Spring 2022 - HUM 311 D100
Italian Renaissance Humanism (4)
Class Number: 7209
Delivery Method: In Person
A study of the major writings, cultural milieu, and influence of the humanist movement of the Italian Renaissance. Breadth-Humanities.
Artists and their Intellectual World
The Italian Renaissance is a period well known for its revival of classical culture and for the related intellectual movement known as humanism. In this course, we’ll explore the impact of these cultural and intellectual transformations on one dimension of Renaissance society: the world of the artist. How and why did the artists of fifteenth- and sixteenth-century Italy embrace the ideals of ancient Greece and Rome? In what way were Renaissance artists “intellectuals”? And how did these cultural shifts affect the artist’s social standing, training, and process of creation? To answer these questions, we’ll study the notebooks of Leonardo da Vinci and the poetry of Michelangelo. We’ll examine artists’ contracts, correspondence, and how-to manuals and the treatise on artistic theory that revolutionized Italian Renaissance art. We’ll explore how artists were both scientists and poets, and we’ll investigate how they used ancient mythology to communicate Christian themes. Throughout the course, we’ll study many of the iconic works of Renaissance art, but we’ll also consider the paintings, sculptures, and experiences of lesser-known artists, including several women. No background on the history or art of Renaissance Italy is required.
- Participation 25%
- Portfolio (of short written reflections/exercises) 30%
- Short Paper 15%
- Final Project 30%
Leon Battista Alberti, On Painting. Edited by Martin Kemp. Penguin Classics. 1991 ISBN: 9780140433319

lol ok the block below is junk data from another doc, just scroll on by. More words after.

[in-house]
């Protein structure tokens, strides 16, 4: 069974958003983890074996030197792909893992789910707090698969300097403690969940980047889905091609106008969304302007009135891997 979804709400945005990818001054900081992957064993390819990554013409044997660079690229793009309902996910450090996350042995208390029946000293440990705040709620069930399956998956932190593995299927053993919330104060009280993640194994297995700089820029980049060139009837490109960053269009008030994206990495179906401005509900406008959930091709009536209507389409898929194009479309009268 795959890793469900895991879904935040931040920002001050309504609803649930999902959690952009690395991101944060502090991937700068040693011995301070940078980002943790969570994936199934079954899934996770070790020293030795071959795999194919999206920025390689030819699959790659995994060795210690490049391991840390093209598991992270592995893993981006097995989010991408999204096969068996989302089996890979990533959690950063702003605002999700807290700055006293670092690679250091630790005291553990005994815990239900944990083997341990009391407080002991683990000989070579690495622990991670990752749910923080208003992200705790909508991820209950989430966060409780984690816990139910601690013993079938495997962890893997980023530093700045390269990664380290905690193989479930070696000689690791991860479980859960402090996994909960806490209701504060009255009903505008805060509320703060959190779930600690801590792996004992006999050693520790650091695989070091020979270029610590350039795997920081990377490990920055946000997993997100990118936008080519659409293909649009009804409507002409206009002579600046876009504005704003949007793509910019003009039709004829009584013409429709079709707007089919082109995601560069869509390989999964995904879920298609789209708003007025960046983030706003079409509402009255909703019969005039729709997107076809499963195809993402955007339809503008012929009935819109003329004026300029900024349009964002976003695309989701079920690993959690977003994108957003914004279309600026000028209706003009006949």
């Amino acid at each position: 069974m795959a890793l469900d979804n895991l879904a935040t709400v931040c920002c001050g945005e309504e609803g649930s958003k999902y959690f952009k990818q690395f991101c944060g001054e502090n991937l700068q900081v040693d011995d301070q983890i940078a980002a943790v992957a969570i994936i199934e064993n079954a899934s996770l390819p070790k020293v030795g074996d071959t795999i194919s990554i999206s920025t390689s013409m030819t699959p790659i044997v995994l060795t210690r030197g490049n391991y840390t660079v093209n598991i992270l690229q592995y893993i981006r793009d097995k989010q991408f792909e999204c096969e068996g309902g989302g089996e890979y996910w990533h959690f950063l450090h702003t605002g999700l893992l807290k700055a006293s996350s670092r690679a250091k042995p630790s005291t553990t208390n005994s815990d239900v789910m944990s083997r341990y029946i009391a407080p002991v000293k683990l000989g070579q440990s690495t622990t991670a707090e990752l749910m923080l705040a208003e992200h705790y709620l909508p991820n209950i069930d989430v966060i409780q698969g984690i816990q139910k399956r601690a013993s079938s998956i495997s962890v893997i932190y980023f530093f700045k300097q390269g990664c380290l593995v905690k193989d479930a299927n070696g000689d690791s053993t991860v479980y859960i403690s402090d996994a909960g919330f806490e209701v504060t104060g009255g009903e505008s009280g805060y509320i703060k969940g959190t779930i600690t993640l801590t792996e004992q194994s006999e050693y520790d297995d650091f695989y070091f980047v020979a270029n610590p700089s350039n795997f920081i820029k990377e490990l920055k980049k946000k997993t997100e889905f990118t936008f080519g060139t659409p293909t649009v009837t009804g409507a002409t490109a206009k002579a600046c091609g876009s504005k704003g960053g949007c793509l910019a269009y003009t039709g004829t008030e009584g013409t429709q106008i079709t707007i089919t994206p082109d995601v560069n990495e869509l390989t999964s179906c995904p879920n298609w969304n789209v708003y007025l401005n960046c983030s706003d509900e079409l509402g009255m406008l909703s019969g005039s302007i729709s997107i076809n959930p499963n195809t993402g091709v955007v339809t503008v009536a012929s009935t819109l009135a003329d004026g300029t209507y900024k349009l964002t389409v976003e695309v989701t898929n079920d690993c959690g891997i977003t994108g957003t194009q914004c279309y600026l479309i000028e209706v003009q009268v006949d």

Michael Baxandall, Painting and Experience in Fifteenth-Century Italy: A Primer in the Social History of Pictorial Style. 2nd edition. Oxford, 1988. ISBN: 978-0192821447
Copies of these books will be available at the SFU bookstore and on reserve at Bennett Library. Additional readings will be available on Canvas.
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TEACHING AT SFU IN SPRING 2022
Teaching at SFU in spring 2022 will involve primarily in-person instruction, with safety plans in place. Some courses will still be offered through remote methods, and if so, this will be clearly identified in the schedule of classes. You will also know at enrollment whether remote course components will be “live” (synchronous) or at your own pace (asynchronous).
Enrolling in a course acknowledges that you are able to attend in whatever format is required. You should not enroll in a course that is in-person if you are not able to return to campus, and should be aware that remote study may entail different modes of learning, interaction with your instructor, and ways of getting feedback on your work than may be the case for in-person classes.
Students with hidden or visible disabilities who may need class or exam accommodations, including in the context of remote learning, are advised to register with the SFU Centre for Accessible Learning (firstname.lastname@example.org or 778-782-3112) as early as possible in order to prepare for the spring 2022 term.